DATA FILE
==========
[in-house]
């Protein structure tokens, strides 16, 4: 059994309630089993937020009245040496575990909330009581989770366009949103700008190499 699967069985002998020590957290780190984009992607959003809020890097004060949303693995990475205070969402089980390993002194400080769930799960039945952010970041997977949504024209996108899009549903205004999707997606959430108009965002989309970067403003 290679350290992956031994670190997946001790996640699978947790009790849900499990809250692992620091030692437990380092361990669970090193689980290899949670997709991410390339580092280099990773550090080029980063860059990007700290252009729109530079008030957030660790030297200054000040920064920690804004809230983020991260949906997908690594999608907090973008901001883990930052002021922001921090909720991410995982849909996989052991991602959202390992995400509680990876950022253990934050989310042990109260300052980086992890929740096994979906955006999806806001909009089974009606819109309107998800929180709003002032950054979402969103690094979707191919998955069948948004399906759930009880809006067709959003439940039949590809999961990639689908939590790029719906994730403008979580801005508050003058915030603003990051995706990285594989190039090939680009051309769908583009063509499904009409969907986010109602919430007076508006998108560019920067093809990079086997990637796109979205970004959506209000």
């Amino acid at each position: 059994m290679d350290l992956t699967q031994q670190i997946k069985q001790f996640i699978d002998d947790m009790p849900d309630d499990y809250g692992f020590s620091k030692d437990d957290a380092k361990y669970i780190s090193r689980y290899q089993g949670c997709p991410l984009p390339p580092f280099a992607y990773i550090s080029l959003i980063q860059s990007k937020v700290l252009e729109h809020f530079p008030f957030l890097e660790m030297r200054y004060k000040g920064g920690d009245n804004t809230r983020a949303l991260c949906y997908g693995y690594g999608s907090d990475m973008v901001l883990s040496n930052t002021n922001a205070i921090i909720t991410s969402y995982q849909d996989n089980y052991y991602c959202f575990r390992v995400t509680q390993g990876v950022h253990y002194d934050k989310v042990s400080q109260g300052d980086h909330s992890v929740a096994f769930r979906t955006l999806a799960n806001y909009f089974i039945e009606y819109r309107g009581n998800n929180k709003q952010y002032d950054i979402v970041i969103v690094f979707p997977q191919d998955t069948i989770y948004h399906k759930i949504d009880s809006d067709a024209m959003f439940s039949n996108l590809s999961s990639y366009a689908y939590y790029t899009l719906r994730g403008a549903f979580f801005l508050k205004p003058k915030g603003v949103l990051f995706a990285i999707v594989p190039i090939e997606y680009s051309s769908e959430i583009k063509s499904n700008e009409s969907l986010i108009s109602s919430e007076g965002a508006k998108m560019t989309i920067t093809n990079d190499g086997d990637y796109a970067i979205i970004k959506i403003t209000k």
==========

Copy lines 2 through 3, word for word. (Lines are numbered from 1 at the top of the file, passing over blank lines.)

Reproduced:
């Protein structure tokens, strides 16, 4: 059994309630089993937020009245040496575990909330009581989770366009949103700008190499 699967069985002998020590957290780190984009992607959003809020890097004060949303693995990475205070969402089980390993002194400080769930799960039945952010970041997977949504024209996108899009549903205004999707997606959430108009965002989309970067403003 290679350290992956031994670190997946001790996640699978947790009790849900499990809250692992620091030692437990380092361990669970090193689980290899949670997709991410390339580092280099990773550090080029980063860059990007700290252009729109530079008030957030660790030297200054000040920064920690804004809230983020991260949906997908690594999608907090973008901001883990930052002021922001921090909720991410995982849909996989052991991602959202390992995400509680990876950022253990934050989310042990109260300052980086992890929740096994979906955006999806806001909009089974009606819109309107998800929180709003002032950054979402969103690094979707191919998955069948948004399906759930009880809006067709959003439940039949590809999961990639689908939590790029719906994730403008979580801005508050003058915030603003990051995706990285594989190039090939680009051309769908583009063509499904009409969907986010109602919430007076508006998108560019920067093809990079086997990637796109979205970004959506209000």
């Amino acid at each position: 059994m290679d350290l992956t699967q031994q670190i997946k069985q001790f996640i699978d002998d947790m009790p849900d309630d499990y809250g692992f020590s620091k030692d437990d957290a380092k361990y669970i780190s090193r689980y290899q089993g949670c997709p991410l984009p390339p580092f280099a992607y990773i550090s080029l959003i980063q860059s990007k937020v700290l252009e729109h809020f530079p008030f957030l890097e660790m030297r200054y004060k000040g920064g920690d009245n804004t809230r983020a949303l991260c949906y997908g693995y690594g999608s907090d990475m973008v901001l883990s040496n930052t002021n922001a205070i921090i909720t991410s969402y995982q849909d996989n089980y052991y991602c959202f575990r390992v995400t509680q390993g990876v950022h253990y002194d934050k989310v042990s400080q109260g300052d980086h909330s992890v929740a096994f769930r979906t955006l999806a799960n806001y909009f089974i039945e009606y819109r309107g009581n998800n929180k709003q952010y002032d950054i979402v970041i969103v690094f979707p997977q191919d998955t069948i989770y948004h399906k759930i949504d009880s809006d067709a024209m959003f439940s039949n996108l590809s999961s990639y366009a689908y939590y790029t899009l719906r994730g403008a549903f979580f801005l508050k205004p003058k915030g603003v949103l990051f995706a990285i999707v594989p190039i090939e997606y680009s051309s769908e959430i583009k063509s499904n700008e009409s969907l986010i108009s109602s919430e007076g965002a508006k998108m560019t989309i920067t093809n990079d190499g086997d990637y796109a970067i979205i970004k959506i403003t209000k």